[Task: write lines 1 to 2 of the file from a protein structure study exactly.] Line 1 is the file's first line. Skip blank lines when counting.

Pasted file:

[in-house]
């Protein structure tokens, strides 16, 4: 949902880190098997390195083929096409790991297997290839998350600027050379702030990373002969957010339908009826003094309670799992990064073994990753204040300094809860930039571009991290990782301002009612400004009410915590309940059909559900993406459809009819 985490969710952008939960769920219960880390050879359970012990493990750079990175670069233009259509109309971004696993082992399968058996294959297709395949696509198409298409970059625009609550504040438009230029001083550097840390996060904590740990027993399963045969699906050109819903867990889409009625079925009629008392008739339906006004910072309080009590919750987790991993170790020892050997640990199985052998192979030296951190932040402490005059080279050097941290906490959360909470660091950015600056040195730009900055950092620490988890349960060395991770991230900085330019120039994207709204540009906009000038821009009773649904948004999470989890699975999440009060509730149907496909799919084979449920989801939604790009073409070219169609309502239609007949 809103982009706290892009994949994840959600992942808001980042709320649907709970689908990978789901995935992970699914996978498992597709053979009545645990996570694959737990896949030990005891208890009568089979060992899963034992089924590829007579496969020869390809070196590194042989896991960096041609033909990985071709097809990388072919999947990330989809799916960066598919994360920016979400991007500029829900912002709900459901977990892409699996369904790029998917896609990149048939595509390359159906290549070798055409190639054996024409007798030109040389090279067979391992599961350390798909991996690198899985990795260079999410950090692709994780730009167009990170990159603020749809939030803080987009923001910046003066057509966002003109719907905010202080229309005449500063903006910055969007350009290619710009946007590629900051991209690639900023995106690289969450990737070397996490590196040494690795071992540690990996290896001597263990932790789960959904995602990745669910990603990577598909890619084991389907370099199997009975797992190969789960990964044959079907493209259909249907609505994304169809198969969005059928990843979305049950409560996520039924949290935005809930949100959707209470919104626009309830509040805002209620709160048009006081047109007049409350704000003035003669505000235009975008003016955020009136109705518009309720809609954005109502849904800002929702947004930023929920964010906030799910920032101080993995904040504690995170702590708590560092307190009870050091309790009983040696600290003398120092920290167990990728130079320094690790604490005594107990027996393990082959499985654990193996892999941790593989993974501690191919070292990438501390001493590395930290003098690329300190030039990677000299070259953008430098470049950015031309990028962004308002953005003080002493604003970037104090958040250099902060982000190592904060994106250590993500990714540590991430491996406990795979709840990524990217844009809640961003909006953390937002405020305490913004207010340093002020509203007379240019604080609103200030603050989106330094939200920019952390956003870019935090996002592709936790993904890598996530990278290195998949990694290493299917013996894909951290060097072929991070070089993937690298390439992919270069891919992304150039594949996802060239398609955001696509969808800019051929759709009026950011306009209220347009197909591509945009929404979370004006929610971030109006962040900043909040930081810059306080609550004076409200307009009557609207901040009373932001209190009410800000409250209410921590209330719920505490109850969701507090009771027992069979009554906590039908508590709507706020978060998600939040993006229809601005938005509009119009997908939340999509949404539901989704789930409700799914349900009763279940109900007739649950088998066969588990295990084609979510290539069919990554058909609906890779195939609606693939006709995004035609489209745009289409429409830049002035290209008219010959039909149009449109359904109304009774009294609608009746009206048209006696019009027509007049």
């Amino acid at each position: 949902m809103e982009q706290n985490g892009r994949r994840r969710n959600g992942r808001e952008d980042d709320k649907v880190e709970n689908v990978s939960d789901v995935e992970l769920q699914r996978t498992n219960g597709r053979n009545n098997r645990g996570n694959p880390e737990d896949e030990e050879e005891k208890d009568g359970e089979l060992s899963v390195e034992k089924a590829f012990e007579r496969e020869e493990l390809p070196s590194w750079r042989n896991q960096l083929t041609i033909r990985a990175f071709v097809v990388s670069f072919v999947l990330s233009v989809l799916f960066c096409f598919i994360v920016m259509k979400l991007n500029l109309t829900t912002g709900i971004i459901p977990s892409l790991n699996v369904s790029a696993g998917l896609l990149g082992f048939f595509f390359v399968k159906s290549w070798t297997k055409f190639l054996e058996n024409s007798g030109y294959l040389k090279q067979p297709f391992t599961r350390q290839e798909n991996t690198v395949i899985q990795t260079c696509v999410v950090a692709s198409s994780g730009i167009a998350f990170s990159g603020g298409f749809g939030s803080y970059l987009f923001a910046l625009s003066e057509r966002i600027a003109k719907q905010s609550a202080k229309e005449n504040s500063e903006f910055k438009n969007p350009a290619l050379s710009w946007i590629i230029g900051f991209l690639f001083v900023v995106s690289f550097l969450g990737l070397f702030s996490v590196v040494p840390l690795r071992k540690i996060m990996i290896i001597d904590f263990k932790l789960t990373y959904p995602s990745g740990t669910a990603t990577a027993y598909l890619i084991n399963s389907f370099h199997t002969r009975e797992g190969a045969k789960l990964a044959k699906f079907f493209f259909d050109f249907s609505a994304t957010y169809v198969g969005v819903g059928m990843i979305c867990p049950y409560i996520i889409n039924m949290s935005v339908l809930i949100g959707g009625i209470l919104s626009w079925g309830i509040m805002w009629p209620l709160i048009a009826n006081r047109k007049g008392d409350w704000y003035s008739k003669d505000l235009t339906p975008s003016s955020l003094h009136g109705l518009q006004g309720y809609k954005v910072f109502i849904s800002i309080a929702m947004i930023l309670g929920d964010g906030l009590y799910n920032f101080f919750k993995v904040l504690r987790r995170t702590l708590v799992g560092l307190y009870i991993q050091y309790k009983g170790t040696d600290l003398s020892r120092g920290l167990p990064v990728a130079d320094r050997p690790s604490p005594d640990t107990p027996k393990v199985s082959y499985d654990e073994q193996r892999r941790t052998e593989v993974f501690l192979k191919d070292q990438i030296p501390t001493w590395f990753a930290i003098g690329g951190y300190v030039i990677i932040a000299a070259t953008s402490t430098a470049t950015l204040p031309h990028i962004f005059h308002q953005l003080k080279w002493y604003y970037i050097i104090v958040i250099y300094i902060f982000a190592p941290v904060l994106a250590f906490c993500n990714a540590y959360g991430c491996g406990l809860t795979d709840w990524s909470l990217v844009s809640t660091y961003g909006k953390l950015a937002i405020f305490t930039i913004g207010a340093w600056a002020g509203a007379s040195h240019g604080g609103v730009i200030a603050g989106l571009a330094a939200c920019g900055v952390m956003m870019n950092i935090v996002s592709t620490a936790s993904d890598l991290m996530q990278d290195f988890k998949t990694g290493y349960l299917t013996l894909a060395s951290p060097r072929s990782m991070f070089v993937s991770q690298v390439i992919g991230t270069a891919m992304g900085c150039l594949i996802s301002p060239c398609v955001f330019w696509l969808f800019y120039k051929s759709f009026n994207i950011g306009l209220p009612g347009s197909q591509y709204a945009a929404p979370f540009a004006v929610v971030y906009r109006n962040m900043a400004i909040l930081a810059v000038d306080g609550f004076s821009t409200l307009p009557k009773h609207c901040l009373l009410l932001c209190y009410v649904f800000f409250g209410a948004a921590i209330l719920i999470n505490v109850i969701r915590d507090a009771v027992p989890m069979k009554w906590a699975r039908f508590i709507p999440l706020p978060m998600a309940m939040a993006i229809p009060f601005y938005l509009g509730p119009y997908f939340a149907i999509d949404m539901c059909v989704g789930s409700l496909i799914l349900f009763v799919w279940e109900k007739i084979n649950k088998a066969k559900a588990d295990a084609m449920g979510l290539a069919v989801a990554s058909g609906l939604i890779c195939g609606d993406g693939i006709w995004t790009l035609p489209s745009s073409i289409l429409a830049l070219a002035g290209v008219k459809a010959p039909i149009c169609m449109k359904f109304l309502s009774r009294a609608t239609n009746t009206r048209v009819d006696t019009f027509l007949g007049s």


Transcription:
[in-house]
């Protein structure tokens, strides 16, 4: 949902880190098997390195083929096409790991297997290839998350600027050379702030990373002969957010339908009826003094309670799992990064073994990753204040300094809860930039571009991290990782301002009612400004009410915590309940059909559900993406459809009819 985490969710952008939960769920219960880390050879359970012990493990750079990175670069233009259509109309971004696993082992399968058996294959297709395949696509198409298409970059625009609550504040438009230029001083550097840390996060904590740990027993399963045969699906050109819903867990889409009625079925009629008392008739339906006004910072309080009590919750987790991993170790020892050997640990199985052998192979030296951190932040402490005059080279050097941290906490959360909470660091950015600056040195730009900055950092620490988890349960060395991770991230900085330019120039994207709204540009906009000038821009009773649904948004999470989890699975999440009060509730149907496909799919084979449920989801939604790009073409070219169609309502239609007949 809103982009706290892009994949994840959600992942808001980042709320649907709970689908990978789901995935992970699914996978498992597709053979009545645990996570694959737990896949030990005891208890009568089979060992899963034992089924590829007579496969020869390809070196590194042989896991960096041609033909990985071709097809990388072919999947990330989809799916960066598919994360920016979400991007500029829900912002709900459901977990892409699996369904790029998917896609990149048939595509390359159906290549070798055409190639054996024409007798030109040389090279067979391992599961350390798909991996690198899985990795260079999410950090692709994780730009167009990170990159603020749809939030803080987009923001910046003066057509966002003109719907905010202080229309005449500063903006910055969007350009290619710009946007590629900051991209690639900023995106690289969450990737070397996490590196040494690795071992540690990996290896001597263990932790789960959904995602990745669910990603990577598909890619084991389907370099199997009975797992190969789960990964044959079907493209259909249907609505994304169809198969969005059928990843979305049950409560996520039924949290935005809930949100959707209470919104626009309830509040805002209620709160048009006081047109007049409350704000003035003669505000235009975008003016955020009136109705518009309720809609954005109502849904800002929702947004930023929920964010906030799910920032101080993995904040504690995170702590708590560092307190009870050091309790009983040696600290003398120092920290167990990728130079320094690790604490005594107990027996393990082959499985654990193996892999941790593989993974501690191919070292990438501390001493590395930290003098690329300190030039990677000299070259953008430098470049950015031309990028962004308002953005003080002493604003970037104090958040250099902060982000190592904060994106250590993500990714540590991430491996406990795979709840990524990217844009809640961003909006953390937002405020305490913004207010340093002020509203007379240019604080609103200030603050989106330094939200920019952390956003870019935090996002592709936790993904890598996530990278290195998949990694290493299917013996894909951290060097072929991070070089993937690298390439992919270069891919992304150039594949996802060239398609955001696509969808800019051929759709009026950011306009209220347009197909591509945009929404979370004006929610971030109006962040900043909040930081810059306080609550004076409200307009009557609207901040009373932001209190009410800000409250209410921590209330719920505490109850969701507090009771027992069979009554906590039908508590709507706020978060998600939040993006229809601005938005509009119009997908939340999509949404539901989704789930409700799914349900009763279940109900007739649950088998066969588990295990084609979510290539069919990554058909609906890779195939609606693939006709995004035609489209745009289409429409830049002035290209008219010959039909149009449109359904109304009774009294609608009746009206048209006696019009027509007049």